Drink, drink and drink again
Did you know?
- The human body is made up of 70-80% water.
- The amount of water depends on the size and body composition.
- An increase in the amounts of muscle is associated with an increase in the total amount of water.
- Sweating is a mechanism to dissipate the heat generated during exercise
Losing more than 2% of body mass during exercise can affect many aspects of performance: including running performance, cognitive function (decision-making), and skill performance.
To avoid the consequences of dehydration, athletes should increase their fluid intake BEFORE, DURING, and AFTER exercise.
Rapid and complete rehydration can be achieved by drinking 1.5 L of a liquid - containing sodium - for every 1 kg of body mass lost. Isotonic drinks can be as good as salt tablets. The muscle needs sodium and potassium and with them you can avoid ramps and even fainting.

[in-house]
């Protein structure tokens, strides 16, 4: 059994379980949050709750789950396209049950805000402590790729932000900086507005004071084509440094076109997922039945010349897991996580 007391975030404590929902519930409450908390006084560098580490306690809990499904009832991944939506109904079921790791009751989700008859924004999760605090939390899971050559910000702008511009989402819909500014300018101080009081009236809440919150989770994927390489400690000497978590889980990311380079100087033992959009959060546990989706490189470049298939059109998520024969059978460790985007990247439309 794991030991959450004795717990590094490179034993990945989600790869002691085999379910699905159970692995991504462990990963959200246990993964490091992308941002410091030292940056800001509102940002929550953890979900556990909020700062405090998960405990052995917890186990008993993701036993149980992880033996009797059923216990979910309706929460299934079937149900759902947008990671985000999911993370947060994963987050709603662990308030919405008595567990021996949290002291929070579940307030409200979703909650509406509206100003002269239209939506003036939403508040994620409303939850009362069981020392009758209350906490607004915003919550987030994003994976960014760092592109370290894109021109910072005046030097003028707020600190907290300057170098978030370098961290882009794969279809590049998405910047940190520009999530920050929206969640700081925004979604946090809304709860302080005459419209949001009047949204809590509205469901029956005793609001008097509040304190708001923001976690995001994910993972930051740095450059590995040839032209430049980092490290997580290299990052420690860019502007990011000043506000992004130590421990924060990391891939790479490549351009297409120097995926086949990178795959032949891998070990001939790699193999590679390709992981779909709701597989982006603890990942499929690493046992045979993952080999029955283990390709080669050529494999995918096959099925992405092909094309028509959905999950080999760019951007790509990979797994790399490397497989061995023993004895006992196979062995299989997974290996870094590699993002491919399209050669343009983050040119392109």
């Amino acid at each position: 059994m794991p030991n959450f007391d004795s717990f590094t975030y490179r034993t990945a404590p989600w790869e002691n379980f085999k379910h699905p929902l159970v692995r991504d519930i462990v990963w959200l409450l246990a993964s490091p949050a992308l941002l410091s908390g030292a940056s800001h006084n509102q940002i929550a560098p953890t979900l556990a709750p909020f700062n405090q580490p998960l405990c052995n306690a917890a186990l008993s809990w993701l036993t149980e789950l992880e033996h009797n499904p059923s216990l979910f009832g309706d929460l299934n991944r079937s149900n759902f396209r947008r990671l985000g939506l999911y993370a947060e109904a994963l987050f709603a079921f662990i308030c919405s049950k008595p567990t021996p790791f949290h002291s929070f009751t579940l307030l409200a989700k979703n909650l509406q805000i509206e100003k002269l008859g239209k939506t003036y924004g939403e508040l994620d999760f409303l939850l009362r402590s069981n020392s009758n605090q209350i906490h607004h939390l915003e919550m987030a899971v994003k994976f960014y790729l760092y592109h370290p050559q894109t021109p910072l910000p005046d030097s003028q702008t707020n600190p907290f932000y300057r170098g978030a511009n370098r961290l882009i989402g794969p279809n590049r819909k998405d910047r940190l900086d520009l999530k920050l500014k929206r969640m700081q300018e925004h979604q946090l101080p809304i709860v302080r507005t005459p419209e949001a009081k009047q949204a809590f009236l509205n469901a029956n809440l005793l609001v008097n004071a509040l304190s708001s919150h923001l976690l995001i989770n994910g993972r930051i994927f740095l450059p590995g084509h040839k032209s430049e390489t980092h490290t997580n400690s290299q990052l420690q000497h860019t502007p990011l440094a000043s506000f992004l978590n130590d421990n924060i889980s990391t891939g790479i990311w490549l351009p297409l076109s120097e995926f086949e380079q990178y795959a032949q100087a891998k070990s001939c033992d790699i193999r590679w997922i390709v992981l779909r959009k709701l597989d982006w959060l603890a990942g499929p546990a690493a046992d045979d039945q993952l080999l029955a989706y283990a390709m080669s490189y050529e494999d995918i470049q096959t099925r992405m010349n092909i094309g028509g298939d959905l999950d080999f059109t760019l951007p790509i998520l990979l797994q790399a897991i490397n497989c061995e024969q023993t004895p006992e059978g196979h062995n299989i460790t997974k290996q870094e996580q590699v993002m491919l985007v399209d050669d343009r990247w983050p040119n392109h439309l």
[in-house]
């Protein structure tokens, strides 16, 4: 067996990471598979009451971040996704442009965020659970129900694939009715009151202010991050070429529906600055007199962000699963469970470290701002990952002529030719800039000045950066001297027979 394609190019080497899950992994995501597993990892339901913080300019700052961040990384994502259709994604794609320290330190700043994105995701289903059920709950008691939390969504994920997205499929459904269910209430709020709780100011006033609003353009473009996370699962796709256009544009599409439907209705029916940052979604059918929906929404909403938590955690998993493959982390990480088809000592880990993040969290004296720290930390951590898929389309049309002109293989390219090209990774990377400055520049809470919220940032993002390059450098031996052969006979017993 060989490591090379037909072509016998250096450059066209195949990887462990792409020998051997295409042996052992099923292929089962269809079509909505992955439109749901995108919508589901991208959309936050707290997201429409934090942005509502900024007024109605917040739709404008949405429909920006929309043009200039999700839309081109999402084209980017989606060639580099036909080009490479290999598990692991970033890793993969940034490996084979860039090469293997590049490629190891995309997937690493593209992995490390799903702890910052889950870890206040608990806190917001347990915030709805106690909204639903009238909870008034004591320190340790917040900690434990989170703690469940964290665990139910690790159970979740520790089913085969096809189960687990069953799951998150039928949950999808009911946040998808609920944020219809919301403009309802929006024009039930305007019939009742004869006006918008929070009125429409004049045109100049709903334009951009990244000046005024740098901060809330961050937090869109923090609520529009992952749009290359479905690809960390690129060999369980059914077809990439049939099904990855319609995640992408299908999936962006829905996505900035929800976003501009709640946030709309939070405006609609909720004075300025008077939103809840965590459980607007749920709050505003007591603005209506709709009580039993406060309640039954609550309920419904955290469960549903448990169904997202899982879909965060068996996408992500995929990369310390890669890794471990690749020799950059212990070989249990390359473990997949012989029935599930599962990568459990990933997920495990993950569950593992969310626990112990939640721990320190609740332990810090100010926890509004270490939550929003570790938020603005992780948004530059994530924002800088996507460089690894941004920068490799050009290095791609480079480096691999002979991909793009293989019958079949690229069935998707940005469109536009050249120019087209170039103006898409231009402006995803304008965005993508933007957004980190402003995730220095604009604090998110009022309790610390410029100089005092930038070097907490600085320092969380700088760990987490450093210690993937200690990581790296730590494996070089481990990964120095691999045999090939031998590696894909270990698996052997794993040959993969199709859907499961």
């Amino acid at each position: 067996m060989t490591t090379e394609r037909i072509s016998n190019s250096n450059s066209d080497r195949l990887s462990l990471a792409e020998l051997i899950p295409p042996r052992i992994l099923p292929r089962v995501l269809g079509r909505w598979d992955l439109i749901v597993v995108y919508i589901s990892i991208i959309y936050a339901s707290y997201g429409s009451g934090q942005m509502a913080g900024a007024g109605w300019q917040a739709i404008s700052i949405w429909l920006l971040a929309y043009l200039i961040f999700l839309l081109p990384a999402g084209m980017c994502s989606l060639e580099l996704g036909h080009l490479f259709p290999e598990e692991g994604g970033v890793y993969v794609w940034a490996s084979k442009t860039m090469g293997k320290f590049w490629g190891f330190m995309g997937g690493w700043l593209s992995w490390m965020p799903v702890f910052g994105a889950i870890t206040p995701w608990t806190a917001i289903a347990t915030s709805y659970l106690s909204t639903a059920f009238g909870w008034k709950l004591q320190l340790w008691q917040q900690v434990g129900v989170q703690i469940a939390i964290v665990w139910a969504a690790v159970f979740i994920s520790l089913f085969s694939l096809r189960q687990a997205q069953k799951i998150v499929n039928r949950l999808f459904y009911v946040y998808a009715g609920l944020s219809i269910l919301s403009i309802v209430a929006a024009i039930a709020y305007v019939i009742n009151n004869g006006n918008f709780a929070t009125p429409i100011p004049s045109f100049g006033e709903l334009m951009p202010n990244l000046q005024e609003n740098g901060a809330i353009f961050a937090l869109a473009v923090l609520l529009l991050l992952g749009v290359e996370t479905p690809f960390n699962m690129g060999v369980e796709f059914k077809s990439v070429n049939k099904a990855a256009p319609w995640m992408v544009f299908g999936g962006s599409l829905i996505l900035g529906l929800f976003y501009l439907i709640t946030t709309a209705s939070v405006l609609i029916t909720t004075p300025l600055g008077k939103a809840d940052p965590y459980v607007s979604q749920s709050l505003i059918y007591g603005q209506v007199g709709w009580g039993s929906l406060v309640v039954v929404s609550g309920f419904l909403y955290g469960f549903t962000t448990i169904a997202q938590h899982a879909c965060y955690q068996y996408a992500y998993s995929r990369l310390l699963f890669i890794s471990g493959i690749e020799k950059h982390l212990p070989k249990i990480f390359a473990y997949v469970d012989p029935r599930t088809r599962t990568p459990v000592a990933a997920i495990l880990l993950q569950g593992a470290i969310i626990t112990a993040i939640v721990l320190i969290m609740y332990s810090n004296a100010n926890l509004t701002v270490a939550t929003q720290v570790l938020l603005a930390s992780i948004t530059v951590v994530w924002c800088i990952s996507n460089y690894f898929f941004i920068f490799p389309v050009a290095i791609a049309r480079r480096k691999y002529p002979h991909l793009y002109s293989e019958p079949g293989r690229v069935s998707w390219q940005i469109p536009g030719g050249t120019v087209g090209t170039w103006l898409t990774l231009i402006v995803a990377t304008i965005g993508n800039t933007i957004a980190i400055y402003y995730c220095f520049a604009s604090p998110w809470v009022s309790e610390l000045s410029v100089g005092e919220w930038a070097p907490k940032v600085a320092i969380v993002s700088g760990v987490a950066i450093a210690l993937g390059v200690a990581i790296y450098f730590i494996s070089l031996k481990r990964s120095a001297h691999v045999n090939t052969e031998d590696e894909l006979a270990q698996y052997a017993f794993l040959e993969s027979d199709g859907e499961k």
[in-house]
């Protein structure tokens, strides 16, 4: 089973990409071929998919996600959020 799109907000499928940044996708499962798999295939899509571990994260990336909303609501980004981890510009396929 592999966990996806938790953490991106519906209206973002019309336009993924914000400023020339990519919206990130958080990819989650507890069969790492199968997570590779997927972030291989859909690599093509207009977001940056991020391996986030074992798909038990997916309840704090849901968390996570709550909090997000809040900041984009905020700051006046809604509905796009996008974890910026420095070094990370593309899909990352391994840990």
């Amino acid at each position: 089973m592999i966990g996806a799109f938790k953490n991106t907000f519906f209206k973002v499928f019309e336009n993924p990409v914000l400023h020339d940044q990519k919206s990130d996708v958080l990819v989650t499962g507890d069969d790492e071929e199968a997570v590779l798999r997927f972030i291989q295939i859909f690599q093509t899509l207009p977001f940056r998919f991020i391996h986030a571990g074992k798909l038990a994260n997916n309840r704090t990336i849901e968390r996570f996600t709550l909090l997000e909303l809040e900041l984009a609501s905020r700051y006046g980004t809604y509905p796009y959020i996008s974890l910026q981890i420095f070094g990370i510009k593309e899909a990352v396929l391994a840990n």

Ideally, what a nutritionist can help you with would be to measure sweat rates before and after exercise because this is the way to identify the athlete's loss of body mass. For example, if they lose 1.5 kg of body mass, athletes should drink ➡ 1.5L x 1.5 kg of lost body mass. That is, 3 liters of a liquid that contains sodium.
Adding sodium to the drink is important when the workout lasts more than an hour. Remember that also in many other cases, carbohydrates must be added.
Most sports events are in hot weather, where you sweat more. As we have said, each person is different, but to give a general example, to face a cycling race in summer lasting about 6 hours, you should ingest a bottle with a salt pill every 45 minutes.
Do not forget to constantly hydrate, even if you are not thirsty.
Here is a recipe to help you maintain good hydration at the same time, help you recover after the bike.
150 ml of vegetable drink.
20gr of chocolate flavor protein
2c / p tahini cream
2c / p cinnamon
1c / p of grated coconut
Blend all the ingredients